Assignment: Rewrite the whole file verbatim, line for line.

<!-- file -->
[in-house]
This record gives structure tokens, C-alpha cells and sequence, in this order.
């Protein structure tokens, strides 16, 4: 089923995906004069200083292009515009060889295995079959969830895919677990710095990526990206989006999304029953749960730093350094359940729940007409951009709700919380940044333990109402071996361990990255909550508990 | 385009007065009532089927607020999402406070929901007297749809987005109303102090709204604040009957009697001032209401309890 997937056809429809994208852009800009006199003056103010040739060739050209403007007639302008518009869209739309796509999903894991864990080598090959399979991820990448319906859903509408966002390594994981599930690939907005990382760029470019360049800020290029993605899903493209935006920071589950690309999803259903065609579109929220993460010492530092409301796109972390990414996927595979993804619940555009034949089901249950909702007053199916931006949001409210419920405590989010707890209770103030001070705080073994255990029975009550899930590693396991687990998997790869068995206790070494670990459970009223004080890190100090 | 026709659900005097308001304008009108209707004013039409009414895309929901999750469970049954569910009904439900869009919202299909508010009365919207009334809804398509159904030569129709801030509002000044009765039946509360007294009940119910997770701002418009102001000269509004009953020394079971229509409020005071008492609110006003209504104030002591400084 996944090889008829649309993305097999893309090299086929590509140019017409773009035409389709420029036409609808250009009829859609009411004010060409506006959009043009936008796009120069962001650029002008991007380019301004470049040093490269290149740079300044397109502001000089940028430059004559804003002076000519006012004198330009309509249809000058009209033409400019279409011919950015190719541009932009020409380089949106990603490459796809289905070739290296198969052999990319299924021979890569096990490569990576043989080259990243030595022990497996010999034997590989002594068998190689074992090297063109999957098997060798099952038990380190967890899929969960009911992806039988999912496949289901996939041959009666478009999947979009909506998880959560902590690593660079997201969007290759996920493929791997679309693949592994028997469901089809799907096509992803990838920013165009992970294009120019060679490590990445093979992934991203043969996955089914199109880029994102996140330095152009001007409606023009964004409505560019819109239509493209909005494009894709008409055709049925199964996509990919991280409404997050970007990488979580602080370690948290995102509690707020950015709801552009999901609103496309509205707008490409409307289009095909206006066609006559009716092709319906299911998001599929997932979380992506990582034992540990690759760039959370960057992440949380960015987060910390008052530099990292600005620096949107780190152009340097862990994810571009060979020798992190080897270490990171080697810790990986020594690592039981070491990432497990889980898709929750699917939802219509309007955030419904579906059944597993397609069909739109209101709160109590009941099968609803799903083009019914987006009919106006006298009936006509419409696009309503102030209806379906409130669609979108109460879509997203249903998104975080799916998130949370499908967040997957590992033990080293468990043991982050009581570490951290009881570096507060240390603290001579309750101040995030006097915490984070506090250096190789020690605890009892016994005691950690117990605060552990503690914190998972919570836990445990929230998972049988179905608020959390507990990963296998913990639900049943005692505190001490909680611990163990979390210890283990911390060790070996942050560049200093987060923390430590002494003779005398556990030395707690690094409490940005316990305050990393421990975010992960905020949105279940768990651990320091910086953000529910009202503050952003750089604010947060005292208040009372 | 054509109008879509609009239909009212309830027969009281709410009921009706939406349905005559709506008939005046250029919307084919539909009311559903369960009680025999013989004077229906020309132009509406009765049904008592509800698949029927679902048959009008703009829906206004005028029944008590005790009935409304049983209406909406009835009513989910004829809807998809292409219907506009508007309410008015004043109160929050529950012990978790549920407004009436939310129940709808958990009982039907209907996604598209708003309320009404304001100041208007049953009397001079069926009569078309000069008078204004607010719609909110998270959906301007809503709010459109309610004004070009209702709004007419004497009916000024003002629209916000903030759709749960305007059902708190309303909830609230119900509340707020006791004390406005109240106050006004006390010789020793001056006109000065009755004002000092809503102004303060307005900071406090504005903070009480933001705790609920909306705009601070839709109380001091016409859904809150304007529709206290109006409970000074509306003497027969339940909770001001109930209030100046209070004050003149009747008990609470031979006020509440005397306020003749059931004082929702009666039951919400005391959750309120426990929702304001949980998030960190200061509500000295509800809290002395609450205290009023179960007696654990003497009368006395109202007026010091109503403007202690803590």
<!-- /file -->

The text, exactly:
[in-house]
This record gives structure tokens, C-alpha cells and sequence, in this order.
């Protein structure tokens, strides 16, 4: 089923995906004069200083292009515009060889295995079959969830895919677990710095990526990206989006999304029953749960730093350094359940729940007409951009709700919380940044333990109402071996361990990255909550508990 | 385009007065009532089927607020999402406070929901007297749809987005109303102090709204604040009957009697001032209401309890 997937056809429809994208852009800009006199003056103010040739060739050209403007007639302008518009869209739309796509999903894991864990080598090959399979991820990448319906859903509408966002390594994981599930690939907005990382760029470019360049800020290029993605899903493209935006920071589950690309999803259903065609579109929220993460010492530092409301796109972390990414996927595979993804619940555009034949089901249950909702007053199916931006949001409210419920405590989010707890209770103030001070705080073994255990029975009550899930590693396991687990998997790869068995206790070494670990459970009223004080890190100090 | 026709659900005097308001304008009108209707004013039409009414895309929901999750469970049954569910009904439900869009919202299909508010009365919207009334809804398509159904030569129709801030509002000044009765039946509360007294009940119910997770701002418009102001000269509004009953020394079971229509409020005071008492609110006003209504104030002591400084 996944090889008829649309993305097999893309090299086929590509140019017409773009035409389709420029036409609808250009009829859609009411004010060409506006959009043009936008796009120069962001650029002008991007380019301004470049040093490269290149740079300044397109502001000089940028430059004559804003002076000519006012004198330009309509249809000058009209033409400019279409011919950015190719541009932009020409380089949106990603490459796809289905070739290296198969052999990319299924021979890569096990490569990576043989080259990243030595022990497996010999034997590989002594068998190689074992090297063109999957098997060798099952038990380190967890899929969960009911992806039988999912496949289901996939041959009666478009999947979009909506998880959560902590690593660079997201969007290759996920493929791997679309693949592994028997469901089809799907096509992803990838920013165009992970294009120019060679490590990445093979992934991203043969996955089914199109880029994102996140330095152009001007409606023009964004409505560019819109239509493209909005494009894709008409055709049925199964996509990919991280409404997050970007990488979580602080370690948290995102509690707020950015709801552009999901609103496309509205707008490409409307289009095909206006066609006559009716092709319906299911998001599929997932979380992506990582034992540990690759760039959370960057992440949380960015987060910390008052530099990292600005620096949107780190152009340097862990994810571009060979020798992190080897270490990171080697810790990986020594690592039981070491990432497990889980898709929750699917939802219509309007955030419904579906059944597993397609069909739109209101709160109590009941099968609803799903083009019914987006009919106006006298009936006509419409696009309503102030209806379906409130669609979108109460879509997203249903998104975080799916998130949370499908967040997957590992033990080293468990043991982050009581570490951290009881570096507060240390603290001579309750101040995030006097915490984070506090250096190789020690605890009892016994005691950690117990605060552990503690914190998972919570836990445990929230998972049988179905608020959390507990990963296998913990639900049943005692505190001490909680611990163990979390210890283990911390060790070996942050560049200093987060923390430590002494003779005398556990030395707690690094409490940005316990305050990393421990975010992960905020949105279940768990651990320091910086953000529910009202503050952003750089604010947060005292208040009372 | 054509109008879509609009239909009212309830027969009281709410009921009706939406349905005559709506008939005046250029919307084919539909009311559903369960009680025999013989004077229906020309132009509406009765049904008592509800698949029927679902048959009008703009829906206004005028029944008590005790009935409304049983209406909406009835009513989910004829809807998809292409219907506009508007309410008015004043109160929050529950012990978790549920407004009436939310129940709808958990009982039907209907996604598209708003309320009404304001100041208007049953009397001079069926009569078309000069008078204004607010719609909110998270959906301007809503709010459109309610004004070009209702709004007419004497009916000024003002629209916000903030759709749960305007059902708190309303909830609230119900509340707020006791004390406005109240106050006004006390010789020793001056006109000065009755004002000092809503102004303060307005900071406090504005903070009480933001705790609920909306705009601070839709109380001091016409859904809150304007529709206290109006409970000074509306003497027969339940909770001001109930209030100046209070004050003149009747008990609470031979006020509440005397306020003749059931004082929702009666039951919400005391959750309120426990929702304001949980998030960190200061509500000295509800809290002395609450205290009023179960007696654990003497009368006395109202007026010091109503403007202690803590």